The story resolves itself in the end in a somewhat unsurprising manner, with Snake finding love and companionship and a solution to dealing with the lack of dreamsnakes on her world. Overall, I'm glad that I finally read the book but I would not classify it as a classic of the form like most Hugo-Nebula winners.

Title: Dreamsnake.
Author: Vonda McIntyre.
Length: 319 pages.
Publisher: Dell.
Date: June 1979.



Tuesday, July 20, 2010

Field Poll Confirms Majority Support for Marriage Equality

New polling from the Field Poll confirms that a majority of Californians support marriage equality, 51% to 42%.

Palm Springs Police Caught Trying To "Bag A F*g"

In many areas of the country, there has long been an antagonistic relationship between law enforcement and the gay community; in fact resistance to a police action in New York City in 1969 is widely regarded as the beginning of the modern gay rights movement. This antagonism has typically not been present in Palm Springs, California, but apparently that is changing. Palm Springs is now considered to be the "gayest city" per capita in California, with an estimated 30 to 40 percent of its population openly gay and lesbian. It has had multiple openly gay Mayors and current has a majority city councilmembers who are gay pr lesbian.

But recently there have been increased tensions between the police and the gay community thanks to a sting operation which resulted in the arrest of more than 2 dozen gay men for "indecent exposure" and "lewd conduct."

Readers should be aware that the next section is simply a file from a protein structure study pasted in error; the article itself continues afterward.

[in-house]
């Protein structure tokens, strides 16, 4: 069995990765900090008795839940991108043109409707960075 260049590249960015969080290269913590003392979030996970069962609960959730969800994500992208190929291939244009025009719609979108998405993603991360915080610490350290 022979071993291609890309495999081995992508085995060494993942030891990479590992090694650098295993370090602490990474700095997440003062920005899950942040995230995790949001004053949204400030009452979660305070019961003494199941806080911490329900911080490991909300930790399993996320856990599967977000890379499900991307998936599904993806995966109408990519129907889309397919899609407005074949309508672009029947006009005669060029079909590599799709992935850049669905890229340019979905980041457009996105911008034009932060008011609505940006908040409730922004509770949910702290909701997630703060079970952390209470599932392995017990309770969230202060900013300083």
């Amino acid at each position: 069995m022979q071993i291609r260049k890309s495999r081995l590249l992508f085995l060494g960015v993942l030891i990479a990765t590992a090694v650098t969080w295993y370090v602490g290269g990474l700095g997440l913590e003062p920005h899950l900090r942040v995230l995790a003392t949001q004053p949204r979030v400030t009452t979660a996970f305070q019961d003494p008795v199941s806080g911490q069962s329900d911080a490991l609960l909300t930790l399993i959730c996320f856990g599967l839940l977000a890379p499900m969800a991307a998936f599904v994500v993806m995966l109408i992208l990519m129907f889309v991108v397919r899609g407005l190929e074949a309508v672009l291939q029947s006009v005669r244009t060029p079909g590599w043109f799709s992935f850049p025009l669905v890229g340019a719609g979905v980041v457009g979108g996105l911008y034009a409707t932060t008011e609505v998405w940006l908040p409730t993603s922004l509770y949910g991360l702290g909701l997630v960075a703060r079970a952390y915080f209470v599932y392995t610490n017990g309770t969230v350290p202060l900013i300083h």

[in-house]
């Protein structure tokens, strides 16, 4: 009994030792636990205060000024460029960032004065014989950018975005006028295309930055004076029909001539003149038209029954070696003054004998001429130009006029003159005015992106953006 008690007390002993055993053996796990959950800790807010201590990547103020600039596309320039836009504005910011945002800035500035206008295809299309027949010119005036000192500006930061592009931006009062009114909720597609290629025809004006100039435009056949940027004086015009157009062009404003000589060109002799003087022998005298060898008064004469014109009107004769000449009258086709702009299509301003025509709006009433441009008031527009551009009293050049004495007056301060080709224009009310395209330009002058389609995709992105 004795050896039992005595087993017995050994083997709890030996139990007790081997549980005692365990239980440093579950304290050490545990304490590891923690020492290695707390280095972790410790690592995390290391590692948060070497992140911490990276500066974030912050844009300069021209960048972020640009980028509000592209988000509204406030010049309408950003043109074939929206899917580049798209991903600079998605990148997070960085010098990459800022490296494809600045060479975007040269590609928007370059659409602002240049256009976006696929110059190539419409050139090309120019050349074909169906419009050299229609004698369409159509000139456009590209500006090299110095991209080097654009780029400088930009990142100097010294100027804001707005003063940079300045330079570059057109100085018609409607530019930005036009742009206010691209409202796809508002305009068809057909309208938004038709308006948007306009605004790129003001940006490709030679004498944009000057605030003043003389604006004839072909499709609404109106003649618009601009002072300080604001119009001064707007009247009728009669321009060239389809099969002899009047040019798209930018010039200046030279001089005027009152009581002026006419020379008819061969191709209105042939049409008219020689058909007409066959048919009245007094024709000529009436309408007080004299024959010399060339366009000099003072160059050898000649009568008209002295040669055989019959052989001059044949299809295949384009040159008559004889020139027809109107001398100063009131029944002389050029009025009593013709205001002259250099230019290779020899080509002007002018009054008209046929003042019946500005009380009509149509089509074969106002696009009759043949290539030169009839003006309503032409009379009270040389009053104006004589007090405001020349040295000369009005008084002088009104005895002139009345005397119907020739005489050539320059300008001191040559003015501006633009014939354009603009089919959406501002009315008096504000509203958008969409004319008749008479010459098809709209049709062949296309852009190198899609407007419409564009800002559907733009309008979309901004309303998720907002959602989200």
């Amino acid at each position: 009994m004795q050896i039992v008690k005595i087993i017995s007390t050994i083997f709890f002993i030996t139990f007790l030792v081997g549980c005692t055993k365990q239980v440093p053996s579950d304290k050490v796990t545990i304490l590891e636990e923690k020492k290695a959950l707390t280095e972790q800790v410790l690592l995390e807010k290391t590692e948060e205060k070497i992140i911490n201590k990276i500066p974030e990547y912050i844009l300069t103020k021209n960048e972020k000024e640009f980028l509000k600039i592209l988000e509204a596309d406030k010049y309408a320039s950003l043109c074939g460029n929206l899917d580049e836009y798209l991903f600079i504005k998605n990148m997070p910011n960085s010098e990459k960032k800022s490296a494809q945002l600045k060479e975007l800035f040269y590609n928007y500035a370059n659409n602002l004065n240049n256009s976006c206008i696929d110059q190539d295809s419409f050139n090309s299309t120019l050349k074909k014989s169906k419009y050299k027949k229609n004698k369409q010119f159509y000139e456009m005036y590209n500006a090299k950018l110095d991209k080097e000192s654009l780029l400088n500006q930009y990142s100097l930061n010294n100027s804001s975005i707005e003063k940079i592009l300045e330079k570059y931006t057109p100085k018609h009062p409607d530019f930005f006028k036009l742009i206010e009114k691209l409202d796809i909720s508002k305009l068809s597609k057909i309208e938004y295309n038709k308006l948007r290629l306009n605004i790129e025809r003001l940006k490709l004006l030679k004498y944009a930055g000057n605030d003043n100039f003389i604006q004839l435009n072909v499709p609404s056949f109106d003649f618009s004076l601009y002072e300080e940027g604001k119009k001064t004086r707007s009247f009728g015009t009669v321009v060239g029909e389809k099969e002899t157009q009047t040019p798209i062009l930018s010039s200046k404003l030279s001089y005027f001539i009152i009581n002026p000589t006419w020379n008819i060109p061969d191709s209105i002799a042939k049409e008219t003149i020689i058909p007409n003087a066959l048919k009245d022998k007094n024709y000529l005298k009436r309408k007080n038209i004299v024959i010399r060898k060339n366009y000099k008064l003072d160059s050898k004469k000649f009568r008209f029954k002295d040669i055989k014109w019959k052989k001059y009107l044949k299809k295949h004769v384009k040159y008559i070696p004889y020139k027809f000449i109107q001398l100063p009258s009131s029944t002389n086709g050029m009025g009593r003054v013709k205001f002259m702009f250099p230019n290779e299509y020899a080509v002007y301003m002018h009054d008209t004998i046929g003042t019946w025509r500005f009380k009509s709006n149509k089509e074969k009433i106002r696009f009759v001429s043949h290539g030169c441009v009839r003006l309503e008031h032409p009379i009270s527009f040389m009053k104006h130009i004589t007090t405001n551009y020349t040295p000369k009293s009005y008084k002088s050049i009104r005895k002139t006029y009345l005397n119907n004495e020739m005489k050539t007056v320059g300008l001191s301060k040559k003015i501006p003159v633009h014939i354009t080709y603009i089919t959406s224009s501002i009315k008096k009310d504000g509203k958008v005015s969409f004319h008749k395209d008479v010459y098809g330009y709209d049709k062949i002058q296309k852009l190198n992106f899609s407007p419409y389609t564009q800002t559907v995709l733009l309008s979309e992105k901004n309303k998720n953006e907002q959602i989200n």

The San Francisco Chronicle reported on Sunday:

Last summer, Palm Springs police used undercover officers to arrest 24 men in a gay neighborhood for allegedly trying to engage the officers in sex. While few in the gay community defend anyone having public sex - whether gay or straight - the anger is over the unusual charges in the case: The men are charged under Section 290(c) of the California Penal Code, making those who are convicted register as sex offenders for life, their names added to a police database.

That charge is essentially a life sentence, defense lawyers say, and has never been used against straight couples arrested for similar activity in Palm Springs.

Adding fuel to the community anger is surveillance tape shot inside a patrol car during the sting. One officer can be heard using an anti-gay slur, while another officer laughs.

The San Diego Gay and Lesbian Times broke this story more than two months ago:

All 24 men were charged with violations of Penal Code sections 314 and 647(a).

According to the defense, the Riverside County District Attorney’s Office will only accept a guilty plea from the defendants, and even then, only to a 314 violation with its sex offender designation.

Herein lies a huge issue that is being alleged in court documents. More on that in a moment.

What is the difference between the 314 and 647(a) misdemeanors?

Penal Code section 314 - California's "indecent exposure" law - has remained virtually unchanged since its enactment in 1872, despite the fact that community moral standards have changed drastically in the 138 years that have passed since that enactment.